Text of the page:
In any case, writing about things to compare and contrast is an activity which requires your full attention and creativity. But when you have to compare things objectively, you should operate facts. Just like an argumentative essay, your text will need corresponding evidence. Search for the primary and secondary sources on the given topics before you start your first draft. Make sure these sources are no older than 5 years. They should be as relevant as possible. Don't forget to apply only credible sources to reveal your topics. Those are:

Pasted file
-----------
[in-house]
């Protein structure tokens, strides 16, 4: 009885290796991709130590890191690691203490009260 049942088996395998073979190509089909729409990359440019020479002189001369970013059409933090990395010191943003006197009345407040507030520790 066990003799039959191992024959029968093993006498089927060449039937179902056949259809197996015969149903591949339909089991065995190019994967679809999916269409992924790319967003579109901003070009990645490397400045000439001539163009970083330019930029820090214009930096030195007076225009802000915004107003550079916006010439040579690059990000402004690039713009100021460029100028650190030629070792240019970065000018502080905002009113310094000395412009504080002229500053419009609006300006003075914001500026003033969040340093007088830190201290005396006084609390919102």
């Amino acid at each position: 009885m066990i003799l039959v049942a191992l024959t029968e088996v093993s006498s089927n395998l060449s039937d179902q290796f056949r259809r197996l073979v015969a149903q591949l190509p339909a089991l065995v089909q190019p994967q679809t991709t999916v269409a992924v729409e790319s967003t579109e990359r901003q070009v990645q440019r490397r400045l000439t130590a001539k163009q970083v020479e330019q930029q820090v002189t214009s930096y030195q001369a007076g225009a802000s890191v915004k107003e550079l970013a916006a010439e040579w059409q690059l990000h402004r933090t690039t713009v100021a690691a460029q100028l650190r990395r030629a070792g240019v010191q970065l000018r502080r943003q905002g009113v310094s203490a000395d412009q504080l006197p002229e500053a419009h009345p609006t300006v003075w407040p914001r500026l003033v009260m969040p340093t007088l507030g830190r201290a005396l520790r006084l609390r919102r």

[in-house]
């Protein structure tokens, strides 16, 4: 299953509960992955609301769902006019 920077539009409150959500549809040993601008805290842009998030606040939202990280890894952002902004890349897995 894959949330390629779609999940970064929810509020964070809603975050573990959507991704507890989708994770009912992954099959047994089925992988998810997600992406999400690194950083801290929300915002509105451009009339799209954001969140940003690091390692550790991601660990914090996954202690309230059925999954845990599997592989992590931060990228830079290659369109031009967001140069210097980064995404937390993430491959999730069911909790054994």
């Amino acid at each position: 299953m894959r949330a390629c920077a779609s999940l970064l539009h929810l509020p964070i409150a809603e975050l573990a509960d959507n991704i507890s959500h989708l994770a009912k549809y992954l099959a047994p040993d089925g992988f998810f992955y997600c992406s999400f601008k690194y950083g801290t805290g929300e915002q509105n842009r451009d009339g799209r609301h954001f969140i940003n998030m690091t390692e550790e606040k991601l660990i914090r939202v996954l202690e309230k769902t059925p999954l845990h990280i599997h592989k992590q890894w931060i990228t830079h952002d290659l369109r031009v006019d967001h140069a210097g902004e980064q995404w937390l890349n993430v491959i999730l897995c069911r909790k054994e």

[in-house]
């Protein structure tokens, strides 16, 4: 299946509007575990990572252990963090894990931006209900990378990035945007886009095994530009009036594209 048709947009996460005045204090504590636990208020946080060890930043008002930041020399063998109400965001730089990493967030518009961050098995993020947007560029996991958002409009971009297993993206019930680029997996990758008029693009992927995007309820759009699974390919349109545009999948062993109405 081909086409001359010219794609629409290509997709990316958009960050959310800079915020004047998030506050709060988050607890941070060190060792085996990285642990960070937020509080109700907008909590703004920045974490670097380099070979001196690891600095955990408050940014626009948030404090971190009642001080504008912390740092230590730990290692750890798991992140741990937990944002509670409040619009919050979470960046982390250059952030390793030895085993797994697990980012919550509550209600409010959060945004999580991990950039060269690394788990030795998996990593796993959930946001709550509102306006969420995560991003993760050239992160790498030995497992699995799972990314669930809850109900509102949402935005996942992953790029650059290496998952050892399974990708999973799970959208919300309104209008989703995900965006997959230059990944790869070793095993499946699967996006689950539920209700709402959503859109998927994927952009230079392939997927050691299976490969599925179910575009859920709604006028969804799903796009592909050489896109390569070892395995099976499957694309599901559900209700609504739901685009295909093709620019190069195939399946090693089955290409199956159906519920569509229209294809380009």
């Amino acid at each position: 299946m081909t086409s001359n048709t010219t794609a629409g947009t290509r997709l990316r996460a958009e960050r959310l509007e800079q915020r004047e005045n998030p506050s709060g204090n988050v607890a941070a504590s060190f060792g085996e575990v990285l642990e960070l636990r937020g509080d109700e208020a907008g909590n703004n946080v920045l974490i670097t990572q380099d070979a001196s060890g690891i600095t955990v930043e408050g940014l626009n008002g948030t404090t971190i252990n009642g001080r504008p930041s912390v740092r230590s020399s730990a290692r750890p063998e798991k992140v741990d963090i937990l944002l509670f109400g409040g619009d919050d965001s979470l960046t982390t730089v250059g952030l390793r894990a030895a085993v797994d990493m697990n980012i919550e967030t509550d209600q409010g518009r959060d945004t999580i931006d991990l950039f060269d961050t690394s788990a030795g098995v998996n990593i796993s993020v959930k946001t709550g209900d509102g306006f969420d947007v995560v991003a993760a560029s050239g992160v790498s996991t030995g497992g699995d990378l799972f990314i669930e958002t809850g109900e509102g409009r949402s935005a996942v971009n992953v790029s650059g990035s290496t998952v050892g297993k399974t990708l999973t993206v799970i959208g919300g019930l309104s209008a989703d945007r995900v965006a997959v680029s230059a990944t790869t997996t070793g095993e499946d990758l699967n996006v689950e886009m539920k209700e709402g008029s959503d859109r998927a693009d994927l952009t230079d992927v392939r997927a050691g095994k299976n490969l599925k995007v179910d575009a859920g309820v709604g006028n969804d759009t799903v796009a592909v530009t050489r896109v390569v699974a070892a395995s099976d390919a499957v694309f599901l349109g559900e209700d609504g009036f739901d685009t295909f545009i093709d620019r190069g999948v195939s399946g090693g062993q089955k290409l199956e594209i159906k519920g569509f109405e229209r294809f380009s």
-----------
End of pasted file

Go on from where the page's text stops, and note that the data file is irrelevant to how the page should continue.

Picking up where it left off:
For a shorter paper, the above might represent three paragraphs; if you are writing a long paper and have a great deal of information, you may choose to write about each point, A, B, and C, in separate paragraphs for a total of six. However you decide to organize, make sure it is clear why you are examining this subject. You might be able to compare apples and oranges, for example, but why would you? Include any insights or opinions you have gathered. And yes, in general, three is the magic number. While there is no hard-and-fast rule that precludes creating a paper based on two points, or four, or five, a three-point discussion is manageable, especially for complex or abstract subjects. At the same time, a three-point structure helps you avoid oversimplifying, especially when addressing controversial topics in which discussions tend to become polarized–right or wrong, black or white, for or against. Three-point treatments encourage discussion of the middle ground.